Although Skip likes lettuce for lunch, he knows that ants might have other favorites. But what? He’s created an experiment to find out. Want to do it too?
Divide the plate into six sections by drawing three lines that create a “six-pieced pie.”
Have your child set it outside on a warm day in a spot where you’ve seen ants.
Tell him or her to put a different food in each section of the plate.
The ants will find their picnic. But how long will it take? Keep checking back throughout the day. Once they’ve discovered their good luck, start watching what they do.
Ask your child: Which foods do they like best? How do you know? Are they eating the food now? If so, how do they seem to eat it? What do they do with food that’s hard to handle?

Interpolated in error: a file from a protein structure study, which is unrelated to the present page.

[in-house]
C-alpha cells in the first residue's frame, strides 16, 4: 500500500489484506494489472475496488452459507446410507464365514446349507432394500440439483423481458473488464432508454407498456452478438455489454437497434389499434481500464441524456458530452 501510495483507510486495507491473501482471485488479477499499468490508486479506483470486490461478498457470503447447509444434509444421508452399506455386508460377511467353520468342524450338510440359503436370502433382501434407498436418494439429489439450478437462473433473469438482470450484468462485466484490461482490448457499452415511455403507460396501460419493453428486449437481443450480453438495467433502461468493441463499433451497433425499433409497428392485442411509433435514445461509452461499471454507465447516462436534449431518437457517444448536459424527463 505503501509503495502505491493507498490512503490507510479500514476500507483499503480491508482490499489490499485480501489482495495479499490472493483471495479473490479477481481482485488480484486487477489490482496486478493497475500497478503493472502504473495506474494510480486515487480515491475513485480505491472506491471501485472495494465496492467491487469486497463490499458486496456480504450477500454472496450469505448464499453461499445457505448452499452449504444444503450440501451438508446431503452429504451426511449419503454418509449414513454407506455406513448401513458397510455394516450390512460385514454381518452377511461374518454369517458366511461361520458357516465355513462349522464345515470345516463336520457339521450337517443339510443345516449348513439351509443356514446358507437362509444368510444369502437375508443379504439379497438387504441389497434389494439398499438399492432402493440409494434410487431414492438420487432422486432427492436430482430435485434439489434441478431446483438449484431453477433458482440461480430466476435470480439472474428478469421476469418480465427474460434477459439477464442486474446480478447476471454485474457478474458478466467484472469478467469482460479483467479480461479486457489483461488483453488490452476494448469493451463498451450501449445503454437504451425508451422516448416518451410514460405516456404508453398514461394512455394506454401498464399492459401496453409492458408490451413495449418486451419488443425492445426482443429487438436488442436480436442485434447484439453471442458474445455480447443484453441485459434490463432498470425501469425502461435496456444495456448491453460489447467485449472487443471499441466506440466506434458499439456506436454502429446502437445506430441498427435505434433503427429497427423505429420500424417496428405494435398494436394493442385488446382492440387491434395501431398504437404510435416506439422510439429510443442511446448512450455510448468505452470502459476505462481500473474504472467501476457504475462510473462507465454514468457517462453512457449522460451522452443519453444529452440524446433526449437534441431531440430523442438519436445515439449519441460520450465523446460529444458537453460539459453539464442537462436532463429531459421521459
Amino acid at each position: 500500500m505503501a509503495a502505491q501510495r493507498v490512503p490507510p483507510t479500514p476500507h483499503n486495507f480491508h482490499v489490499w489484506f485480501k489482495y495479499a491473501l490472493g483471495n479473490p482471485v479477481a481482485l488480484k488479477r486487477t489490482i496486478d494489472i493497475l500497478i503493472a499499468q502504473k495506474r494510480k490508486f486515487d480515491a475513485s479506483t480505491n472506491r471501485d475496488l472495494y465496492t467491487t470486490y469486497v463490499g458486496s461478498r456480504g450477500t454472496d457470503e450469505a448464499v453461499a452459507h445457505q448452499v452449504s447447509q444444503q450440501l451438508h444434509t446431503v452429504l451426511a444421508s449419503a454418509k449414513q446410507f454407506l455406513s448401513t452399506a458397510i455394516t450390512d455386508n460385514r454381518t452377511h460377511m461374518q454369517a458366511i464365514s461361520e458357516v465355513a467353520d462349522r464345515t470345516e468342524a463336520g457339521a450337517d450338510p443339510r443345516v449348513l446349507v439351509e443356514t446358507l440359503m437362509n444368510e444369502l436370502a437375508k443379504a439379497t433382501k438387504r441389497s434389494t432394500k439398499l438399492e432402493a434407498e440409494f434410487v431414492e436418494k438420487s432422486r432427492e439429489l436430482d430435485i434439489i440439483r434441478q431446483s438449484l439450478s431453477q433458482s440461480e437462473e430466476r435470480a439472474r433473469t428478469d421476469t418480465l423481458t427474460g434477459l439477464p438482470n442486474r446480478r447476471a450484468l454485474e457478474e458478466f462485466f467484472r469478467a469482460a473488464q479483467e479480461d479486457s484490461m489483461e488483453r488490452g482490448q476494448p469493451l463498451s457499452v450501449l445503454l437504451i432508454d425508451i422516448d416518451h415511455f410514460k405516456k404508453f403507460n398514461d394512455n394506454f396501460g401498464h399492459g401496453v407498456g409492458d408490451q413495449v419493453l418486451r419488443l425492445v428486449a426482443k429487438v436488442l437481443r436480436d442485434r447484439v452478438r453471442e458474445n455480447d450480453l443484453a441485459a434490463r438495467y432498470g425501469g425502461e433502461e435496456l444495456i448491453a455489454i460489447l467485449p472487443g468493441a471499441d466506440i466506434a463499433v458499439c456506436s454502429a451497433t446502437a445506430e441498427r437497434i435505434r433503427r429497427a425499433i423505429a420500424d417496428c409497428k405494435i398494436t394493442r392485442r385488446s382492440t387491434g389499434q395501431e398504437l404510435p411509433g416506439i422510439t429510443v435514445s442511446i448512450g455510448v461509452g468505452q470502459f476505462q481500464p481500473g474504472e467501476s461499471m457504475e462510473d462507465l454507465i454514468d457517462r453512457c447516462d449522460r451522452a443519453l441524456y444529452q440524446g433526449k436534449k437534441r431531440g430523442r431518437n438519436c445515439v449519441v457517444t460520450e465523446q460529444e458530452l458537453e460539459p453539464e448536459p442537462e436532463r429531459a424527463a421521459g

You and your child can also follow the ants from the plate back to their mound. Ask your child how they carry the food back home. Once you find the mound, have your child imagine what lies below their front door.
Ants have strong legs and can run very quickly. If we could run as fast as ants can (for our size), we’d run as fast as a horse.
Ants have two stomachs. One stores the food the ant uses. The other is for food the ant will share with the other workers at home.
Some ants drop pebbles down other colonies' holes to keep those ants from getting nearby food.
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